Judge hears arguments on senior housing proposal

The former UnitedHealth building at 48 Monroe Turnpike was the subject of court action after a legal challenge to the Planning & Zoning Commission's decision to grant a zone change.

The former UnitedHealth building at 48 Monroe Turnpike was the subject of court action after a legal challenge to the Planning & Zoning Commission's decision to grant a zone change.

Donald Eng /

Developers and attorneys for and against the proposed Rivers Edge senior living development on Route 111 were in court Monday, with Judge Dale Radcliff issuing a few small but potentially significant rulings.

Former First Selectman Tim Herbst, who represents three residents of the Woodland Hills condominium complex who are trying to get a zone change allowing the development overturned, confirmed Tuesday morning that Radcliffe had requested communications between Economic Development Director Rina Bakalar and the town’s Planning & Zoning Commission, and had also requested a copy of a legal opinion that Commission Chairman Fred Garrity had read from before the commission voted 4-1 to approve the zone change.

“The judge agreed that because he read from the legal opinion, he had therefore waived attorney-client privilege,” Herbst said.

Garrity had secured the legal opinion from William Bloss of Koskoff, Koskoff & Bieder on whether some consulting work he had performed amounted to a conflict. The issue of a potential conflict came up after Herbst had complained that Garrity’s company, FTG Strategic Partners, had produced a training video in 2017 for Standard Motor Products Inc., a 100-year-old New York-based company that Tom Tesoro, husband of First Selectman Vicki Tesoro, works for.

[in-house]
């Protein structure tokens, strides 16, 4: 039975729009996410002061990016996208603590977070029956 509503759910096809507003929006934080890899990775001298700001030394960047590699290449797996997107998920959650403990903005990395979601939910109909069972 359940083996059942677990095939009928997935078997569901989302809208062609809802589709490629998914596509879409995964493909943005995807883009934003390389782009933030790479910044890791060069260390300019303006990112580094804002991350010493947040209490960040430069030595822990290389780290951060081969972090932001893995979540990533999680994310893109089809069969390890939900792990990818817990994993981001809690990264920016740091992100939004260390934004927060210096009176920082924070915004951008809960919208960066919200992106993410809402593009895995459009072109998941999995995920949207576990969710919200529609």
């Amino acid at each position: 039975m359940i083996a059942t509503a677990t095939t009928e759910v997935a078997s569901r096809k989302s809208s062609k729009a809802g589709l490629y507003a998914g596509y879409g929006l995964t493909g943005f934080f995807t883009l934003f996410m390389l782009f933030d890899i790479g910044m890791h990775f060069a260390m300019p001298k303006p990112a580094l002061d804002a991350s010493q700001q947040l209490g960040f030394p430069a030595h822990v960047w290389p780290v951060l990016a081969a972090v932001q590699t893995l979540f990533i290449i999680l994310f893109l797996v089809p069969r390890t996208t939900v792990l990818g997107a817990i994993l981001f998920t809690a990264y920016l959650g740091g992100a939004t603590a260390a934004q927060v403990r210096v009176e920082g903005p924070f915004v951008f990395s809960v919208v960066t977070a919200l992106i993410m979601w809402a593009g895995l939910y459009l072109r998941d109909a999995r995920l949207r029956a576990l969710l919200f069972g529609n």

Garrity had read an excerpt from the legal opinion that no conflict “real or possible” existed.

“He [Herbst] had made the accusation, and I sought a legal opinion,” Garrity said. “I read from the relevent section — that there was no conflict — but the judge wants to see the entire letter, and I have absolutely no problem with that.”

Radcliff also requested Bakalar clarify what communications she may have had with zoning officials outside of the public meetings. Bakalar was out of town this week and not available for comment.

On the other requests Herbst had made - to add several hundred pages of documents that he had obtained through FOI requests and to conduct four depositions, Radcliffe denied the motions, according to Town Attorney James Nugent.

“The judge denied roughly 99 percent of what they [the plaintiffs] were looking for,” Nugent said.

Once the additional items are added to the record, Nugent said the next step would be to submit legal briefs either in support or in opposition to the zone change appeal. Radcliffe would then likely set a final hearing date. This is unlikely to happen before the fall, though.

“It’s normally a 30 to 60-day process,” he said.

Rivers Edge is a proposed 350-unit mixed residential facility that would consist mostly of active adult, independent and assisted living apartments, plus about 16 memory care units. The property is located at 48 Monroe Tpke., which most recently served as the regional headquarterss of United Healthcare (formerly Oxford Health Plans) from 1995 to 2015. The current 253,000-square-foot office building and 145,000 square-foot parking garage have been vacant since 2015.

The plan for the property, according to developers Mark DePecol and Tommy Haendler, is to adapt the office building into an assisted living and independent living facility of about 200 units. The existing garage would be reused for parking and selectively filled in to form an age-restricted residential building with about 150 units for adults 55 and older.

“The resulting site will include less asphalt, more landscaping, less parking, and generate less traffic as compared to the office building,” said attorney John Knuff, who represents the developers. Knuff added that the development would provide a way for “downsizers” to remain in the community while having access to services available as needed. Knuff said the development would generate about $2 million in tax revenue, roughly four times what the town collected when it was office space.

Knuff disputed claims from the plaintiffs, which also include Old Mine Associates, owners of the adjacent Home Depot property, that the development would affect traffic and property values, calling such claims “inconsistent with everything known about real estate valuation” and stating that traffic should be far less, and more spread throughout the day, than the property’s former use as an office building.